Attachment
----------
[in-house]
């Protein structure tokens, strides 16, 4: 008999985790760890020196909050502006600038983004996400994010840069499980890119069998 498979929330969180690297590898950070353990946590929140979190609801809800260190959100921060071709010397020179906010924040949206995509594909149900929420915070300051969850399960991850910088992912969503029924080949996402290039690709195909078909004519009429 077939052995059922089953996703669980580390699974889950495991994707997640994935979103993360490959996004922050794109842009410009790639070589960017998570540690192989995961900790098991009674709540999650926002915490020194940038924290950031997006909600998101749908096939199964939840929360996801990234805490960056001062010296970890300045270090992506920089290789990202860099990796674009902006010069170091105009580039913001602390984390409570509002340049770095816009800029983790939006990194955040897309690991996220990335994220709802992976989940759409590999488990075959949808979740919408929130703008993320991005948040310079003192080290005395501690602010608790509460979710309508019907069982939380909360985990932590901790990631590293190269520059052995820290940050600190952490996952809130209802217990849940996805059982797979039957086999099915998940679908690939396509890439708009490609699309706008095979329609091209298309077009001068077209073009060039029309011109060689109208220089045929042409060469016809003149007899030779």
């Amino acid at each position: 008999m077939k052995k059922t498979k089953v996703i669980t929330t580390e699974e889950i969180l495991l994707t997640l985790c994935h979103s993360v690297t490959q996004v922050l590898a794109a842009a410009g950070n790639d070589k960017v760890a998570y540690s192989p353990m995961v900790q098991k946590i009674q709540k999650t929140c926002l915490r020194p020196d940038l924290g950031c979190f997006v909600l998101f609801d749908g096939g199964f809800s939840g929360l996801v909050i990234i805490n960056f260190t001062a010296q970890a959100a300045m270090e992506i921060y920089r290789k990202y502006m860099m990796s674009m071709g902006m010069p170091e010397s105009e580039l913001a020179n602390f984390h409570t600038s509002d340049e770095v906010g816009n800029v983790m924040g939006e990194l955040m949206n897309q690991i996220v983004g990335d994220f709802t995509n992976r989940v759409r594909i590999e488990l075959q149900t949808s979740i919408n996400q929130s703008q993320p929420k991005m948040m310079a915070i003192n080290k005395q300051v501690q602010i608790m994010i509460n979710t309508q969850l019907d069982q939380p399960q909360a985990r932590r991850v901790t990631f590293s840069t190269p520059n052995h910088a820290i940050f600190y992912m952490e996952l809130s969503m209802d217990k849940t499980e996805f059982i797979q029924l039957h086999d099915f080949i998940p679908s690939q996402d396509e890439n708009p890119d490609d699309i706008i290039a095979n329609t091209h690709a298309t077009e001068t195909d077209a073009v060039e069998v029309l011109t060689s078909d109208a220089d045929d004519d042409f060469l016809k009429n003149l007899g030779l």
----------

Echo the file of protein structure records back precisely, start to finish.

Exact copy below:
[in-house]
């Protein structure tokens, strides 16, 4: 008999985790760890020196909050502006600038983004996400994010840069499980890119069998 498979929330969180690297590898950070353990946590929140979190609801809800260190959100921060071709010397020179906010924040949206995509594909149900929420915070300051969850399960991850910088992912969503029924080949996402290039690709195909078909004519009429 077939052995059922089953996703669980580390699974889950495991994707997640994935979103993360490959996004922050794109842009410009790639070589960017998570540690192989995961900790098991009674709540999650926002915490020194940038924290950031997006909600998101749908096939199964939840929360996801990234805490960056001062010296970890300045270090992506920089290789990202860099990796674009902006010069170091105009580039913001602390984390409570509002340049770095816009800029983790939006990194955040897309690991996220990335994220709802992976989940759409590999488990075959949808979740919408929130703008993320991005948040310079003192080290005395501690602010608790509460979710309508019907069982939380909360985990932590901790990631590293190269520059052995820290940050600190952490996952809130209802217990849940996805059982797979039957086999099915998940679908690939396509890439708009490609699309706008095979329609091209298309077009001068077209073009060039029309011109060689109208220089045929042409060469016809003149007899030779």
């Amino acid at each position: 008999m077939k052995k059922t498979k089953v996703i669980t929330t580390e699974e889950i969180l495991l994707t997640l985790c994935h979103s993360v690297t490959q996004v922050l590898a794109a842009a410009g950070n790639d070589k960017v760890a998570y540690s192989p353990m995961v900790q098991k946590i009674q709540k999650t929140c926002l915490r020194p020196d940038l924290g950031c979190f997006v909600l998101f609801d749908g096939g199964f809800s939840g929360l996801v909050i990234i805490n960056f260190t001062a010296q970890a959100a300045m270090e992506i921060y920089r290789k990202y502006m860099m990796s674009m071709g902006m010069p170091e010397s105009e580039l913001a020179n602390f984390h409570t600038s509002d340049e770095v906010g816009n800029v983790m924040g939006e990194l955040m949206n897309q690991i996220v983004g990335d994220f709802t995509n992976r989940v759409r594909i590999e488990l075959q149900t949808s979740i919408n996400q929130s703008q993320p929420k991005m948040m310079a915070i003192n080290k005395q300051v501690q602010i608790m994010i509460n979710t309508q969850l019907d069982q939380p399960q909360a985990r932590r991850v901790t990631f590293s840069t190269p520059n052995h910088a820290i940050f600190y992912m952490e996952l809130s969503m209802d217990k849940t499980e996805f059982i797979q029924l039957h086999d099915f080949i998940p679908s690939q996402d396509e890439n708009p890119d490609d699309i706008i290039a095979n329609t091209h690709a298309t077009e001068t195909d077209a073009v060039e069998v029309l011109t060689s078909d109208a220089d045929d004519d042409f060469l016809k009429n003149l007899g030779l």